• December 21

    Take a look back at some of our biggest stories of the year.

  • December 6
    Haben Girma BA ’10 fights for disability rights.
  • November 20
    Symposia examine contemporary and historical issues.
  • October 2
    Lewis & Clark welcomes Wim Wiewel as its next president.
  • September 13
    Lewis & Clark welcomes new students to campus.
  • Rose Ngo '17
    June 12
    Lewis & Clark students and alumni receive prestigious awards and scholarships.
  • April 26
    Arielle Valdez ’17 will address graduates at the College of Arts and Sciences commencement on May 6.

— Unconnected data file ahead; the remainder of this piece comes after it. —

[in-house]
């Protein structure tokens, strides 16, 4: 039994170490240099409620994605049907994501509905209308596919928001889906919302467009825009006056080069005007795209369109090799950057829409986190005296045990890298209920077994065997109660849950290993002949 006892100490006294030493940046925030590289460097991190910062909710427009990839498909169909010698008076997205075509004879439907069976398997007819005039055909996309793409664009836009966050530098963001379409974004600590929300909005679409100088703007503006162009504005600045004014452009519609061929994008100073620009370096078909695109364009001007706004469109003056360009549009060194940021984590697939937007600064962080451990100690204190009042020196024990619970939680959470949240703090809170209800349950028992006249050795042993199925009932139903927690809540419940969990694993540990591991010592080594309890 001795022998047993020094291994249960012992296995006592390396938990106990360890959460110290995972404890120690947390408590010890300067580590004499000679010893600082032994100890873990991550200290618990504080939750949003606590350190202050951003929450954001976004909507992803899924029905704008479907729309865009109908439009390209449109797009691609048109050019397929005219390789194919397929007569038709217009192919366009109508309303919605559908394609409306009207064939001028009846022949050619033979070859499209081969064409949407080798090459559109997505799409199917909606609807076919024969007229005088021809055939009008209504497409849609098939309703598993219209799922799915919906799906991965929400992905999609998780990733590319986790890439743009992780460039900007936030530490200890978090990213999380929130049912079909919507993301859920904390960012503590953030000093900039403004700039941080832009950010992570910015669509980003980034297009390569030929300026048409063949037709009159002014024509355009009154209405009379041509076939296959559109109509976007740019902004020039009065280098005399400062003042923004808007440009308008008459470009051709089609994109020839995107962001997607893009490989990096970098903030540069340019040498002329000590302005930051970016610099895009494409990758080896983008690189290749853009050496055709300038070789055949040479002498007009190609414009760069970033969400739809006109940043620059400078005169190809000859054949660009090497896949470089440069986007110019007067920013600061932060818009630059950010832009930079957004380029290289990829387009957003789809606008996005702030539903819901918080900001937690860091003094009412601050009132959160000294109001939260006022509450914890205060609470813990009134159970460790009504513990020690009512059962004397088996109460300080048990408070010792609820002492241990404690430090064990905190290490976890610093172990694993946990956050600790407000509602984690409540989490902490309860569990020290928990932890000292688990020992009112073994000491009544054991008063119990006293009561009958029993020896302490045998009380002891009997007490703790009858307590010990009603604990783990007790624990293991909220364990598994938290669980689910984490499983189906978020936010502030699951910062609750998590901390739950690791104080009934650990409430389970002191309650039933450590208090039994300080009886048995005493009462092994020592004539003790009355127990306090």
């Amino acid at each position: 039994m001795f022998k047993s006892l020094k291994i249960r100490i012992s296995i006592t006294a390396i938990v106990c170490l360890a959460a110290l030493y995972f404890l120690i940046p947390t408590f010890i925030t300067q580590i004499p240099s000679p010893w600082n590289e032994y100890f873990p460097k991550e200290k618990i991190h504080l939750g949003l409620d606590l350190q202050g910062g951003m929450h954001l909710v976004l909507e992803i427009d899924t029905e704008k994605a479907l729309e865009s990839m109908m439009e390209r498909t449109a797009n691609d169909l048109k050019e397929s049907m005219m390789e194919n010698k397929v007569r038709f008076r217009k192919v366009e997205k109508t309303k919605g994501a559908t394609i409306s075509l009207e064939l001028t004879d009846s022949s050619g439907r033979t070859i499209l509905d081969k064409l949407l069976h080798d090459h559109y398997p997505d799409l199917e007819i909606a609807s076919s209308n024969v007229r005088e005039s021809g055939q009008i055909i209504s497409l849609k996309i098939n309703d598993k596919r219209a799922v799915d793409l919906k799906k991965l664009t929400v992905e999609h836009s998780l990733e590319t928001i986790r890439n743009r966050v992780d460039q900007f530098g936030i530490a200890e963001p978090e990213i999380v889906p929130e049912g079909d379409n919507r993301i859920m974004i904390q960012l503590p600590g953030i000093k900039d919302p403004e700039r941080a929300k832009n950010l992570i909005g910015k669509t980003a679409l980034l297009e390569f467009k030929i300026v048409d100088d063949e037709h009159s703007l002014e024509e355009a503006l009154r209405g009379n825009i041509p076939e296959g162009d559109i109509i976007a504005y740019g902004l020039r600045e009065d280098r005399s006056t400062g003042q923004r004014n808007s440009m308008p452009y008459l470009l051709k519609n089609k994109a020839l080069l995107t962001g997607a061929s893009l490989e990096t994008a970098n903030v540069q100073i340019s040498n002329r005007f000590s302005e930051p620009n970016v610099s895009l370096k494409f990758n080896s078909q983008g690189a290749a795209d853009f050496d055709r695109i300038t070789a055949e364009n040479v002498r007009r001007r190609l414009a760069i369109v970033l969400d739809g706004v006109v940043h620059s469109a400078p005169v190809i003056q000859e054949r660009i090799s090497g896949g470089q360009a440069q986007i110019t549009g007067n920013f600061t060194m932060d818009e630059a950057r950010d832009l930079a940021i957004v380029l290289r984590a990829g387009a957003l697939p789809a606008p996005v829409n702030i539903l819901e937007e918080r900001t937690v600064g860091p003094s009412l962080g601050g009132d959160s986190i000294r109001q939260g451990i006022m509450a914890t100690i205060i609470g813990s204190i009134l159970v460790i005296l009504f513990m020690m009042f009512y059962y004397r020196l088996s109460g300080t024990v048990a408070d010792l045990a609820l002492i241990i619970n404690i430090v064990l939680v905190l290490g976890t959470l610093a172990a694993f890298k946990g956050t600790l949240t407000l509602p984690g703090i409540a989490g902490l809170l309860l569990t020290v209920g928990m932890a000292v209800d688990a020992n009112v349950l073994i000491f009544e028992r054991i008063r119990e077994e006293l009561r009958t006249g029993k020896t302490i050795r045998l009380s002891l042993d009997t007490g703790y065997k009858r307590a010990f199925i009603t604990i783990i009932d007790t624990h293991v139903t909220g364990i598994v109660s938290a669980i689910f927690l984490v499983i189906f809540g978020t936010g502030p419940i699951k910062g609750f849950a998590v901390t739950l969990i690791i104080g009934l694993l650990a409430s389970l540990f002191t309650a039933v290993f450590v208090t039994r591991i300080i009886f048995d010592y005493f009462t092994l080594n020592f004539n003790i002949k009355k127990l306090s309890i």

• April 19
    Theatre Senior Thesis Festival is the creative culmination of our Majors’ work in the Theatre Department. Audiences can expect a thrilling mix of performance, readings, presentations and more…
  • April 11

    Learn about the work being done—and recognition being received—by our outstanding faculty.

  • March 31
    Rena Wang ’17 picks her favorite spots accessible via the free campus shuttle.
  • March 6

    Incoming members of the Class of 2021 share why they chose Lewis & Clark. 

  • March 3

    Written By Anne Carson
    Directed by
     Rebecca Lingafelter
    Performances:
    March 3, 4, and 9, 10, & 11 at 7:30pm
                        
          March 5, 2pm matinee
    Auditions: January 18 & 19

  • February 11

    Fresh new short plays written, directed and acted by students on a theme TBA.
    Performed ONE NIGHT ONLY: Saturday, February 11 at 10pm

  • January 11

    Upcoming events at Lewis & Clark examine contemporary and historical issues.